While human beings get to have a ton of valuable elements in their arsenal, we cannot really claim to possess anything more valuable than our tendency to find solutions. This is because the stated tendency has already allowed us to hit upon some huge milestones, with technology appearing as a major part of the lot. The reason why technology deserves so much traction in these discussions is largely predicated upon its unique skill-set, which introduced us to a set of possibilities that we could have never imagined otherwise. Nevertheless, the whole runner was also, at the same time, inspired by how we applied those skills in the real-world setting. The latter component was, in fact, what gave the creation a spectrum-wide presence, including a very well-timed appearance on our healthcare block. Technology’s foray into healthcare couldn’t have arrived at a better moment, considering it came right during sector’s struggle against its own obsolete structure. This reality was fortunately revamped under the new regime, but even after realizing such a significant feat, the newfound medtech concept will continue to produce all the right goods. The same has turned more and more evident over the recent past, and a new partnership should only put it a notch above for the future.
uMETHOD, which provides precision medicine software to treat cognitive decline that can lead to Alzheimer’s disease, has officially signed off on a partnership agreement with at-home diagnostics provider, Getlabs, to supply mobile phlebotomies to its patients in Arizona. According to certain reports, the collaboration is designed to address one of the biggest factors behind an ineffective cognitive decline care plan, and that factor is unfulfilled lab orders. To contextualize the statement, we must dive into Arizona’s ongoing public health crisis. At the moment, more than 150,000 Arizonans aged 65 and older are suffering from Alzheimer’s, while a sizeable 15-20% of Arizonans aged 60 and older have mild cognitive impairment. Now, in order to treat the stated problem, the physicians usually require a blood test report, and that’s exactly where the problem appears to be. You see, alongside their age, these patients are further limited by their cognitive issues, issues that eventually keep them from going to a lab and getting the test done. The newly-formed partnership, however, solves the stated problem rather effortlessly. Under the new program, a physician is supposed to order a blood test from Sonora Quest Laboratories — Arizona’s largest diagnostic lab. This order will then be relayed to Getlabs, who’ll send a mobile phlebotomist to administer the stated blood test at the patient’s home. Once that is done, uMETHOD will use its AI-powered platform to combine the patient’s medical history with the blood test results. The final product would be a personalized care plan that caters to the patient’s needs on a granular level. Staying on the personalized care plan, it will include things like pharmacological and supplementation-based therapies, any additional diagnostics that may be needed, nutrition gaps that need to be addressed, and medication management strategies to minimize brain fog and fall risk.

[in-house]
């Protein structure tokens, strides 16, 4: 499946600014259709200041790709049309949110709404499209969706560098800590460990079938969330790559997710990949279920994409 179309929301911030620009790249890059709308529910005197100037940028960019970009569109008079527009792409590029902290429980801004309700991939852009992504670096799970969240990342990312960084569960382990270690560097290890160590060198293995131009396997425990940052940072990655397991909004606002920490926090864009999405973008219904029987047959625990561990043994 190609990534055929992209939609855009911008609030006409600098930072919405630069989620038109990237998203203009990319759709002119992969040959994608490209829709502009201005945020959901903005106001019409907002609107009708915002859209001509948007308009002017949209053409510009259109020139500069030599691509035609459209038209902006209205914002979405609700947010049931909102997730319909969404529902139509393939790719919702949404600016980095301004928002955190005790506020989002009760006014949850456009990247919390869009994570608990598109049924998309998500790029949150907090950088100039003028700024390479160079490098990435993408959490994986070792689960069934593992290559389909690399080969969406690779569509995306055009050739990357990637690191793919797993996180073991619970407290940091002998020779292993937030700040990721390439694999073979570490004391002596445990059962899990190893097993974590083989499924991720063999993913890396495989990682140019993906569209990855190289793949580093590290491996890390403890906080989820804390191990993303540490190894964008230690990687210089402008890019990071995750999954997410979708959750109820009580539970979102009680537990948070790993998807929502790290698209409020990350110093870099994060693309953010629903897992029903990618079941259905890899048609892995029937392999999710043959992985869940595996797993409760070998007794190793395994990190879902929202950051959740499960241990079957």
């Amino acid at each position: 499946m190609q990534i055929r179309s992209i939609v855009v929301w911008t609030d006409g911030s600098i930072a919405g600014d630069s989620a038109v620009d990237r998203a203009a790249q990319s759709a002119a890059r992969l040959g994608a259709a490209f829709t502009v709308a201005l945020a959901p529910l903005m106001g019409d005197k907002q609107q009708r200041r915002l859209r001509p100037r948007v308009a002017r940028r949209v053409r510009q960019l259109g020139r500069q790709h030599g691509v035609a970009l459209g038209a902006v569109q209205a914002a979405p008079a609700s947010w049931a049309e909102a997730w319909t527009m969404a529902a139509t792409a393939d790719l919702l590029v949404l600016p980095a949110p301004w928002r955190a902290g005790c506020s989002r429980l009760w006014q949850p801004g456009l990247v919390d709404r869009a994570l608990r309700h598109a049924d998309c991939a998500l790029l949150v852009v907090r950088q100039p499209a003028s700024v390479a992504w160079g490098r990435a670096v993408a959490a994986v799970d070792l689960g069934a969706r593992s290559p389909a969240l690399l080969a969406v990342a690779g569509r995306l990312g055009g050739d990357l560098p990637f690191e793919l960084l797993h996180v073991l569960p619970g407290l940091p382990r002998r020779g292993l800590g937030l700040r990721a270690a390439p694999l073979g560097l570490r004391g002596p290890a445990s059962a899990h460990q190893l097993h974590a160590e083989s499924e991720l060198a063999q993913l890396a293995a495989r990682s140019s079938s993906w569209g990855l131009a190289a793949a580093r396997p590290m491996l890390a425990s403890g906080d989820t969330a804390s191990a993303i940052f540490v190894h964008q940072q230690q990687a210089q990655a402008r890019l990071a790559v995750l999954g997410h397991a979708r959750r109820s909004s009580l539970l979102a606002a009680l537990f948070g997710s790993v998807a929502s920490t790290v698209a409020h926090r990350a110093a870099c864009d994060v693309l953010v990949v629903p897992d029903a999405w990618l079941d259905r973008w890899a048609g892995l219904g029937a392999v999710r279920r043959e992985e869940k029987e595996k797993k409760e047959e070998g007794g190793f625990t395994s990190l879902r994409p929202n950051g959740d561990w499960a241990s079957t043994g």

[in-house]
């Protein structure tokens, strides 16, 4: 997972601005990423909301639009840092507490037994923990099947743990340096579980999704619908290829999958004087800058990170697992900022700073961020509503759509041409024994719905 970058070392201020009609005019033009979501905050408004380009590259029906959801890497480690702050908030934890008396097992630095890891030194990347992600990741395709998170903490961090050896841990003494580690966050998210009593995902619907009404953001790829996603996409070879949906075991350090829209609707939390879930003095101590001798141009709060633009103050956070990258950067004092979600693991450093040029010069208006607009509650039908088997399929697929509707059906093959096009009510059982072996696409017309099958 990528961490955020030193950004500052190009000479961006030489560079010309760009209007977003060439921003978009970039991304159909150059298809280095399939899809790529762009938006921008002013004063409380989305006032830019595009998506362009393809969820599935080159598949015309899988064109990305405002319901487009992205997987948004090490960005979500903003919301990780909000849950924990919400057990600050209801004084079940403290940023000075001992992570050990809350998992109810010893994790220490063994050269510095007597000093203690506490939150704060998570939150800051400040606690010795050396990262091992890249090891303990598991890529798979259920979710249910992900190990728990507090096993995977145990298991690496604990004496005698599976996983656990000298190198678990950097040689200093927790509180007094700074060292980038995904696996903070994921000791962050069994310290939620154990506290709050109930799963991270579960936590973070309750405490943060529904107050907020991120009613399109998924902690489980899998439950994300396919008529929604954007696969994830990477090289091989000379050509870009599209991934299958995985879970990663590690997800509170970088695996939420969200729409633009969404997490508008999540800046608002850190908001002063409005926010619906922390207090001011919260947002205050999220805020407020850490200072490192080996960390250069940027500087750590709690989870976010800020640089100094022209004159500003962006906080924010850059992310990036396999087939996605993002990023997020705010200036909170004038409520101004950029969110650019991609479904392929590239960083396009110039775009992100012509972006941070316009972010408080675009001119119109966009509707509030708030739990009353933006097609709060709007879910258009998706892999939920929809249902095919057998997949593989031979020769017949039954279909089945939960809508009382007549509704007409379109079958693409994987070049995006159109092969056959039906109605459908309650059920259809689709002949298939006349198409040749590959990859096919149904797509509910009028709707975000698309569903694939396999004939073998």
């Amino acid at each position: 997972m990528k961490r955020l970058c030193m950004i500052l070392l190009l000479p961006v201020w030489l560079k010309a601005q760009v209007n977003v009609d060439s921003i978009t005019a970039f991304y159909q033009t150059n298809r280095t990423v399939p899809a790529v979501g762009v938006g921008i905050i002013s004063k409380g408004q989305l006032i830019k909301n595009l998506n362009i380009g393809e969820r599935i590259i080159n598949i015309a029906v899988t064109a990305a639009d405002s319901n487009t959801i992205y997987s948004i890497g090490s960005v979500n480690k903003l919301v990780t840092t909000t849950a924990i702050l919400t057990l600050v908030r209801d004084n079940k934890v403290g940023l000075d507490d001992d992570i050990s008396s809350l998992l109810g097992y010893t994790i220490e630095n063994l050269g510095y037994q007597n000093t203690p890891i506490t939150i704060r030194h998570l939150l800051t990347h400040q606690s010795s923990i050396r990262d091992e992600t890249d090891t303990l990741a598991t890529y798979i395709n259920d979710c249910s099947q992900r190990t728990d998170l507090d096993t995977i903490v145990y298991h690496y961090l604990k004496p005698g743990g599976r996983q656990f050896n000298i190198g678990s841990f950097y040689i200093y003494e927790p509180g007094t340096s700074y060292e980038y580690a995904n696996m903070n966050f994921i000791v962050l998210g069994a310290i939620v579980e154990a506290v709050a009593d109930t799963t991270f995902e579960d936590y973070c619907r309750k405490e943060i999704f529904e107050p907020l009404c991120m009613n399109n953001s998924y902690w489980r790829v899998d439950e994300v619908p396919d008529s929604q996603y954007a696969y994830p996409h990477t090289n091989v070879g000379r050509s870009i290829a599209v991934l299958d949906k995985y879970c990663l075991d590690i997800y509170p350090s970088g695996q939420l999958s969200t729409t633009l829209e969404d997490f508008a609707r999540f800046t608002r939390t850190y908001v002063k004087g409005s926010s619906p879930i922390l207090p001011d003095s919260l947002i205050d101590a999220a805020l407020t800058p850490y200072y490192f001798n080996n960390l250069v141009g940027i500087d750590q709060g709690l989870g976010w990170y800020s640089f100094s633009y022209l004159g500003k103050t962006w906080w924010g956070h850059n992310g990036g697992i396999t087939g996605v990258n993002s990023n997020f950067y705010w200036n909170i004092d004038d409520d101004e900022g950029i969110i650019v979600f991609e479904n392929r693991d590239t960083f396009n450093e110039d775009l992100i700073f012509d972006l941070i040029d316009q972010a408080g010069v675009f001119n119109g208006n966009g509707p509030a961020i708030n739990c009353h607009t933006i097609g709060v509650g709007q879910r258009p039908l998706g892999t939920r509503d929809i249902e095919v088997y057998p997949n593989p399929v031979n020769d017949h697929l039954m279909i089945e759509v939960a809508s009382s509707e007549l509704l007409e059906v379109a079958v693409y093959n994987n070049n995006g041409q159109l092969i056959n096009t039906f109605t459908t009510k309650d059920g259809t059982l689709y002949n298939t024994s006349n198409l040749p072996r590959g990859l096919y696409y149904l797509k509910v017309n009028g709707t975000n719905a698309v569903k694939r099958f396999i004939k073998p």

“We know that the impact of Alzheimer’s disease in Arizona is at a dire level. Early identification and subsequent treatment are essential to helping patients with cognitive decline maintain their brain health and their independent lifestyle,” said Vik Chandra, CEO of uMETHOD Health. “Our partnership with Getlabs makes diagnostics collection easy and painless, improving the odds that patients and their doctors can understand their unique biomarkers and that patients can begin their journey towards improved brain health.”